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    Nicholas Monsarratt's The Cruel Sea (fiction) and Richard Woodman's The Real Cruel Sea (non-fiction), at the same time. Both on the same topic, of course. My current interest in the Battle of the Atlantic was spurred by C.S. Forrester's The Good Shepherd.
    Cum catapultae proscriptae erunt tum soli proscript catapultas habebunt.

  9. #4299
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    I finished The Cruel Sea yesterday. It's very very good. In spite of the tragedy near the end, which I was pretty much expecting.
    Cum catapultae proscriptae erunt tum soli proscript catapultas habebunt.

  10. #4300
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    Ok, somewhat long story:
    A couple of years ago, Amazon, having noted my interest in naval historical fiction recommended The China Station, by Andrew Wareham*. I bought it and found it interesting because it was set near the turn of the 20th century and covered aspects of naval history -- and world history -- with which I wasn't all that familiar. It was book one of a series of four. When I got to the end, there were recommendations for not just the remainder of the series, but a plethora of other series by the same author. "Wow!", I thought, "this guy's a bit of a hack!" Or maybe a pseudonym used by a publisher for multiple hacks.

    Anyhow, hack or no, I read and enjoyed the rest of the series. And have re-read it twice. (I re-read nearly everything.)

    So recently when Amazon recommended another book by him, this time naval fiction from the beginning of WWI, I bought that as well. And the sequel. And then, (stuff that bugs me) discovered that the second one was published only just this month and I'll have to wait for the rest of the series! Oh, well.

    *Not, as far as I can tell, this Andrew Wareham.
    Cum catapultae proscriptae erunt tum soli proscript catapultas habebunt.

  11. #4301
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    Quote Originally Posted by grant hutchison View Post
    Starborn and Godsons, the recent Niven/Pournelle/Barnes addition to the "Avalon" series. Published by Baen, with one of Kurt Miller's strangely contorted pieces of cover art--this one depicting someone apparently shooting himself in the leg.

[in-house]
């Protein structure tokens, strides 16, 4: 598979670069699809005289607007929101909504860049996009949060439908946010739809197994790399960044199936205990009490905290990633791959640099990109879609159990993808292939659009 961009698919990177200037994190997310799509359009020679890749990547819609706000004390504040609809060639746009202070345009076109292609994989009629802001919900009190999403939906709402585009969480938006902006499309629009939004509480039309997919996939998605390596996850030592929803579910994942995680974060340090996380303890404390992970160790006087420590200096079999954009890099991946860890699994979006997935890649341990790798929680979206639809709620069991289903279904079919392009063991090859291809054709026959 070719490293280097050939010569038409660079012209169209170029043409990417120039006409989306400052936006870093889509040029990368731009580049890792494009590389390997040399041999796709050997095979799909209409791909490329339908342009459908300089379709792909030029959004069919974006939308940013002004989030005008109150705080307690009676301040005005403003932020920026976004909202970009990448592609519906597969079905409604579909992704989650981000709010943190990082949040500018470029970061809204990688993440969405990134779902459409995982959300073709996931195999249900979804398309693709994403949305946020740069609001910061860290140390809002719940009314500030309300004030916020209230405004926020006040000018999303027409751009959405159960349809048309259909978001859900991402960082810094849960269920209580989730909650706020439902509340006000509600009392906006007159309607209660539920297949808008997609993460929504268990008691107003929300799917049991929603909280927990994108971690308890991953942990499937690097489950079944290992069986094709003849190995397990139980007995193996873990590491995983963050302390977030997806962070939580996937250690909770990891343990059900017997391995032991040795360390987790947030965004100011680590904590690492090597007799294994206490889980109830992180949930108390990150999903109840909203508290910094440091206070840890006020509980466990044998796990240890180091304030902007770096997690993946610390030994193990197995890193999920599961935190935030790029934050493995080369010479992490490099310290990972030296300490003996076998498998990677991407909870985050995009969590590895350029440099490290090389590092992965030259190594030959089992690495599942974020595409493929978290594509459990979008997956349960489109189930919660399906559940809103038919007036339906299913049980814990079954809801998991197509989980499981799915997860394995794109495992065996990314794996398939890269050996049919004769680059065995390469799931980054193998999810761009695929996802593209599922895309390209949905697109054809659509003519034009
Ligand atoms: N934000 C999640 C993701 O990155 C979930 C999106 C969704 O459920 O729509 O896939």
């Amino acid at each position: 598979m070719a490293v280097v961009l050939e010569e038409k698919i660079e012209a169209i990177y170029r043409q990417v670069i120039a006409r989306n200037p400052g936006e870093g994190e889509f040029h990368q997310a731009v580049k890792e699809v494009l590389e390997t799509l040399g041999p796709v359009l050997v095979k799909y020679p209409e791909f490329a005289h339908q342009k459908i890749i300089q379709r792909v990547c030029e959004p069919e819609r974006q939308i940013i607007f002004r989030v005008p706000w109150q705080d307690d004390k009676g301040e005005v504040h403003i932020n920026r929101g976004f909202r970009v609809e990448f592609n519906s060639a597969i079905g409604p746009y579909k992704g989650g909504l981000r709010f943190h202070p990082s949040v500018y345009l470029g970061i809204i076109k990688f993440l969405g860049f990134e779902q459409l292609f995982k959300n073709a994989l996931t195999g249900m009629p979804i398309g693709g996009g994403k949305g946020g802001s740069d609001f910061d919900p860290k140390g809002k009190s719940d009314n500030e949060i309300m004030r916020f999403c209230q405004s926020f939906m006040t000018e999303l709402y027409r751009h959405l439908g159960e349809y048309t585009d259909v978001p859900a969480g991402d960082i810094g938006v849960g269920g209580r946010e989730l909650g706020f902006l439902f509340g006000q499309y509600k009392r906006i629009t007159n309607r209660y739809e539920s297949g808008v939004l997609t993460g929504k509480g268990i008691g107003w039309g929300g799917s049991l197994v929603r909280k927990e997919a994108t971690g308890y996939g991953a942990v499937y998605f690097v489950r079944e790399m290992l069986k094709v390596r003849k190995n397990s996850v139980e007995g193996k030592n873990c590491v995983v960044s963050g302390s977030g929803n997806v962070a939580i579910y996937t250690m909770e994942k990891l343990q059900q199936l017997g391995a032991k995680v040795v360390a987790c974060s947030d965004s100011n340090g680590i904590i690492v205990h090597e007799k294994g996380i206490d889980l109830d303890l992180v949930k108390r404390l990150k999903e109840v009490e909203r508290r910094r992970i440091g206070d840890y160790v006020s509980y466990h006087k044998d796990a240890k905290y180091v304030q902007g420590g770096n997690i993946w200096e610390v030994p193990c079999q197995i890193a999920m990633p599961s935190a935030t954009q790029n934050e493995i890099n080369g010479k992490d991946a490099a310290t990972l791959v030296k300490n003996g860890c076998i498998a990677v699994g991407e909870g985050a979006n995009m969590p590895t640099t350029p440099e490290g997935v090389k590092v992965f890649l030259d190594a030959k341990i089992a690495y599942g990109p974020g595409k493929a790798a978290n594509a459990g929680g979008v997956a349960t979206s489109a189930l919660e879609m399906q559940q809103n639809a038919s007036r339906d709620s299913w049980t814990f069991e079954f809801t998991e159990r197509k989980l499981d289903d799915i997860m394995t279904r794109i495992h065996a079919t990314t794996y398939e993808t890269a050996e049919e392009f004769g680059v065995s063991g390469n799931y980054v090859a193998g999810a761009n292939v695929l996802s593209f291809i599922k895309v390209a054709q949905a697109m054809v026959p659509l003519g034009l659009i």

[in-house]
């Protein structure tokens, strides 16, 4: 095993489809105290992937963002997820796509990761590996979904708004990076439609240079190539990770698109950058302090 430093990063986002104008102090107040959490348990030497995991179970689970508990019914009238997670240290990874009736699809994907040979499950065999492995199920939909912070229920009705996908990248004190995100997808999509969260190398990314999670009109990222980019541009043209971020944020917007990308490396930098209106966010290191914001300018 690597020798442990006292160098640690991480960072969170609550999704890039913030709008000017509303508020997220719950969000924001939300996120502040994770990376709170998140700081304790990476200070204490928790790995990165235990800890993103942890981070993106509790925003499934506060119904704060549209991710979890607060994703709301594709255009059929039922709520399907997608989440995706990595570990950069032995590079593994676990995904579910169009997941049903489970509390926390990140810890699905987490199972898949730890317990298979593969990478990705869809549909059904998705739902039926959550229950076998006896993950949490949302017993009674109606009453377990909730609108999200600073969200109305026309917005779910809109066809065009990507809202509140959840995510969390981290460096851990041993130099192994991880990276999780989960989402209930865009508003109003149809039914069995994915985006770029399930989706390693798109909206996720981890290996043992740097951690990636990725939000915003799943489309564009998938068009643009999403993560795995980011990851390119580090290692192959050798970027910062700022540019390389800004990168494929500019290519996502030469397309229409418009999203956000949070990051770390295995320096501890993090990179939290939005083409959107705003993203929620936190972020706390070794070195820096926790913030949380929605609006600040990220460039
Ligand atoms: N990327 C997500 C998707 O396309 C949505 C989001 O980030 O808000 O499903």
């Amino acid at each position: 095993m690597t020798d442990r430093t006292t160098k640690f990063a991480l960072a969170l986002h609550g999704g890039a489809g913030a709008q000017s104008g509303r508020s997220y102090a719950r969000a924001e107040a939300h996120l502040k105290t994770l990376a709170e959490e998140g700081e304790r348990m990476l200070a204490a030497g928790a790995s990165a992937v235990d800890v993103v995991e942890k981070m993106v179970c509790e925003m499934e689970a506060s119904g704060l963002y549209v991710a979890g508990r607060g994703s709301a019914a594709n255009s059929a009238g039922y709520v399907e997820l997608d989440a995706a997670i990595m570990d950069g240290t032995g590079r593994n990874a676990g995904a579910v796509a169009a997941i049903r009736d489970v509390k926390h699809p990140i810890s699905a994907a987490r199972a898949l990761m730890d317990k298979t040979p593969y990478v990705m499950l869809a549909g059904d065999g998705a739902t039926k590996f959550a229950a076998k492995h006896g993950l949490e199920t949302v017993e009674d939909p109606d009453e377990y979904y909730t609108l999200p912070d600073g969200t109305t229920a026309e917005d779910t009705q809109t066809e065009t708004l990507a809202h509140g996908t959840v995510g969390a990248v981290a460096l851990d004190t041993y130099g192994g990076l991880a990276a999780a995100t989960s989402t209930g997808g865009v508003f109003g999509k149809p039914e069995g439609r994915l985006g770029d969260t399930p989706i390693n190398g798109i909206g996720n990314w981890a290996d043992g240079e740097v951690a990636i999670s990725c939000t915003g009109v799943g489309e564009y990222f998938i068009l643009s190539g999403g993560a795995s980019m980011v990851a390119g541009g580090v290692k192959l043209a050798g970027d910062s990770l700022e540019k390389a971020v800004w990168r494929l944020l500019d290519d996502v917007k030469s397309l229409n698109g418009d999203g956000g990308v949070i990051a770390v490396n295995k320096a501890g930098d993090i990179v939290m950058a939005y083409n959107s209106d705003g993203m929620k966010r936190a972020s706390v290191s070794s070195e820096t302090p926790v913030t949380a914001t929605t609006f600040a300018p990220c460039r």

Considerably better than most of Niven's recent collaborations, and genuinely tense in places, but it feels kind of sloppy. Character motivation is sketchy and inconsistent, and the plot sometimes progresses because characters make elaborate correct guesses on the basis of scant information.
    I got around to picking up this book and agree with your comments. It wasn't bad, but unusually for me, I would have liked to see a bit longer story with some points filled in. For instance, there were a couple of relationships that occurred almost entirely off screen, to the point I didn't understand why certain characters seemed to suddenly be so close.

    I did find some of the comments about Jerry Pournelle to be moving. Pournelle was an interesting author for me. I disagreed with his views a lot, I especially was unimpressed with his connection to extremist Vox Day (though I do understand it was partly financially motivated) but I've been reading his commentaries back to "A Step Farther Out" and his Byte magazine articles, as well as stories. He was bombastic but was also interesting. I was also sad to hear his wife, Roberta Pournelle, died in August. Not that I know that much about her, but so many of the authors and families of authors I grew up with have been going away. Ah well.

    On a more amusing note, I was going to mention this months ago and forgot, but this site presents bad science fiction and fantasy covers with comments:

    https://www.goodshowsir.co.uk/

    Some are really funny, but others are just meh.
    Last edited by Van Rijn; 2020-Oct-08 at 11:52 PM.

    "The problem with quotes on the Internet is that it is hard to verify their authenticity." ó Abraham Lincoln

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  12. #4302
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    I also picked up another Baen book, Knight Watch by Tim Akers. This is what I call a popcorn book - something that is meant for light entertainment but you shouldn't expect any deep story. It's like an action movie you might watch while eating popcorn.